Pittsburgh – Steelers O-line coach Sean Kugler had a great source of information about the University of Florida offensive line for this year’s draft.
And after Maurkice Pouncey made another pitch to Kugler for his brother Mike, the Steelers’ Pro Bowl center mentioned Gators tackle Marcus Gilbert.
“Maurkice was a big advocate for Marcus,” Kugler said of the Steelers’ second-round draft pick. “He is going to tell you how it is and of course I’ll take his advice because I respect him as a player.”
Gilbert is a massive 6-6 1/8, 330-pound offensive tackle who started the last two seasons at both tackle positions. Kugler also said that “he has pulling skills and we can envision him at the guard spot as well.
Right now I couldn’t tell you where he’s going to line up. We are trying to get the best five and the best two game-day guys behind it. He’ll be in the right spot when it comes time to go.”
The son of a Secret Service agent who guarded Presidents Obama and Clinton, Gilbert attended St. Thomas Aquinas High in Fort Lauderdale, Fla., before attending the University of Florida, where he played in all 13 games as a redshirt freshman.
Gilbert started at both guard spots (three starts total) as a sophomore, and as a junior became the Gators’ starting right tackle. He moved over to left tackle last season.
At the combine, Gilbert ran a 5.46 40 with times of 4.69 in the short shuttle and 7.66 in the 3-cone drill. He had a 29-inch vertical jump and bench-pressed 225 pounds 30 times.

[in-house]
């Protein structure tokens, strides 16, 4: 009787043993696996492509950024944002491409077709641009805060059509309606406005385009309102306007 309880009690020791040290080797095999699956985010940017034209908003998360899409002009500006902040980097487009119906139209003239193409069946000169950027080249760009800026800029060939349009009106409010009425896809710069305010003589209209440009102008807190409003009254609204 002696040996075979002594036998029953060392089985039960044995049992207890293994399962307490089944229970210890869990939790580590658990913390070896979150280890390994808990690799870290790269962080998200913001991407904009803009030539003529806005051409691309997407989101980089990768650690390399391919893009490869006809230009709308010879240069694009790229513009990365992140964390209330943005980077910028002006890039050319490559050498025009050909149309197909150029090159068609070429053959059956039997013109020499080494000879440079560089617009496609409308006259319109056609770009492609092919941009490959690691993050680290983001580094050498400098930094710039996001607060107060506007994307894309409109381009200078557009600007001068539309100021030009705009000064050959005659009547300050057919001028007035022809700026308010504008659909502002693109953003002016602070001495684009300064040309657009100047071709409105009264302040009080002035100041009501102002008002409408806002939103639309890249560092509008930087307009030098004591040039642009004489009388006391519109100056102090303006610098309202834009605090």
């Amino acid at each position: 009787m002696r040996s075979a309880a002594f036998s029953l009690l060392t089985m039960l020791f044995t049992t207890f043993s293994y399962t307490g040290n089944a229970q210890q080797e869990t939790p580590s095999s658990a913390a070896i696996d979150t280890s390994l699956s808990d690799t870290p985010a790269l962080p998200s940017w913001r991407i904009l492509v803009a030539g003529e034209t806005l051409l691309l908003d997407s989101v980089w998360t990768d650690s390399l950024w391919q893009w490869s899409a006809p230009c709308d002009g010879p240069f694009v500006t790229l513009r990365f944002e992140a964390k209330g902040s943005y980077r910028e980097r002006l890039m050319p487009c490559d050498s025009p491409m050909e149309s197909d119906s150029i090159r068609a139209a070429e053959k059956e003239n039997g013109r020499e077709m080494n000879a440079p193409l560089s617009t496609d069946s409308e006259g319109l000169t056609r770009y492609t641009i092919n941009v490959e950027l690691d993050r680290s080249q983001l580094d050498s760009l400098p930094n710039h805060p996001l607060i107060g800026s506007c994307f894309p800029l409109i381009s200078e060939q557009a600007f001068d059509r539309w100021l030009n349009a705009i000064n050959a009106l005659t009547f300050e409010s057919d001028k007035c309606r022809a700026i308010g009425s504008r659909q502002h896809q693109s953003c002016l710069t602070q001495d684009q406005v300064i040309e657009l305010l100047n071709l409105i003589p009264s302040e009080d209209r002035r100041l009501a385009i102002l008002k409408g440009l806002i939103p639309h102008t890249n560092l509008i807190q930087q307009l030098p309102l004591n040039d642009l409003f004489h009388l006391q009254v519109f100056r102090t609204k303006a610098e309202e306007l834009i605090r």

In the third round, the Steelers drafted Texas cornerback Curtis Brown, a 5-11.5, 185-pounder with 4.54 speed in the 40.
“Curtis Brown is a quick cornerback from Texas that probably was one of their best cover corners coming out,” said the Steelers’ new DBs coach Carnell Lake. “Aaron (Williams), his teammate, is bigger. We thought more of him as a safety and we think Curtis is a cover corner who can play the nickel as well as play at the outside position.”
Brown, a self-admitted “country dude” from Gilmer, Texas, played right away at the University of Texas and ended his career by playing in all 52 games. He had only two interceptions but Lake said, “He’s got good hands. I think teams picked on his teammates more than himself. When you look at it, they just didn’t throw a lot his way, and I thought that was because his coverage skills were better.”
Lake expects Brown to contribute as a nickel back early in his pro career. Texas’ Most Valuable Special Teams Player as a junior, Brown will also contribute as a gunner and jammer.
“He won’t shy away from contact,” Lake said. “He’s scrappy. He throws his body around and that will serve him well.”
In addition to his 4.54 40 time at the combine, Brown ran the short shuttle in 4.0, the 3-cone in an outstanding 6.59, had a 39½-inch vertical jump and a 10-8 broad jump, and benched 225 pounds 10 times.